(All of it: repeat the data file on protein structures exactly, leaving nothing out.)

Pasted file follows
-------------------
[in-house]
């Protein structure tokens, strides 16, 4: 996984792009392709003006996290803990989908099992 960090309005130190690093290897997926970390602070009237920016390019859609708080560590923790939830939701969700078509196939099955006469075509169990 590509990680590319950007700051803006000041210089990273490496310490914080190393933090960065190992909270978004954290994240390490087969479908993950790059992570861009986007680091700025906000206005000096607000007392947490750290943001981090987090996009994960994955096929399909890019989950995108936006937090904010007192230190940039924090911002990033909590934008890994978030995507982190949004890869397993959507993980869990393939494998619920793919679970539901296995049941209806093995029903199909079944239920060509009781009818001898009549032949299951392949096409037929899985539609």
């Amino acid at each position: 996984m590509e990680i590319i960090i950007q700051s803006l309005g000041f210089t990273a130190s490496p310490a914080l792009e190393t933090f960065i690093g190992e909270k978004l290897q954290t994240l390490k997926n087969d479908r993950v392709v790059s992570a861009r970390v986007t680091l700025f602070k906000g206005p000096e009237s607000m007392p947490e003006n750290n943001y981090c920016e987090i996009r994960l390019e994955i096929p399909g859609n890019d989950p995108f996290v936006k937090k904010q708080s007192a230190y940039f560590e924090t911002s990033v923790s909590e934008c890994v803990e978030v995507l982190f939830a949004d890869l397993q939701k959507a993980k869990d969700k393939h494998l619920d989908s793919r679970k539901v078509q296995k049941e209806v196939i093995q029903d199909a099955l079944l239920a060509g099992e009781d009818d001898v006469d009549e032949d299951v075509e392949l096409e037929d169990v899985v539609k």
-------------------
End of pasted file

[in-house]
């Protein structure tokens, strides 16, 4: 996984792009392709003006996290803990989908099992 960090309005130190690093290897997926970390602070009237920016390019859609708080560590923790939830939701969700078509196939099955006469075509169990 590509990680590319950007700051803006000041210089990273490496310490914080190393933090960065190992909270978004954290994240390490087969479908993950790059992570861009986007680091700025906000206005000096607000007392947490750290943001981090987090996009994960994955096929399909890019989950995108936006937090904010007192230190940039924090911002990033909590934008890994978030995507982190949004890869397993959507993980869990393939494998619920793919679970539901296995049941209806093995029903199909079944239920060509009781009818001898009549032949299951392949096409037929899985539609």
């Amino acid at each position: 996984m590509e990680i590319i960090i950007q700051s803006l309005g000041f210089t990273a130190s490496p310490a914080l792009e190393t933090f960065i690093g190992e909270k978004l290897q954290t994240l390490k997926n087969d479908r993950v392709v790059s992570a861009r970390v986007t680091l700025f602070k906000g206005p000096e009237s607000m007392p947490e003006n750290n943001y981090c920016e987090i996009r994960l390019e994955i096929p399909g859609n890019d989950p995108f996290v936006k937090k904010q708080s007192a230190y940039f560590e924090t911002s990033v923790s909590e934008c890994v803990e978030v995507l982190f939830a949004d890869l397993q939701k959507a993980k869990d969700k393939h494998l619920d989908s793919r679970k539901v078509q296995k049941e209806v196939i093995q029903d199909a099955l079944l239920a060509g099992e009781d009818d001898v006469d009549e032949d299951v075509e392949l096409e037929d169990v899985v539609k």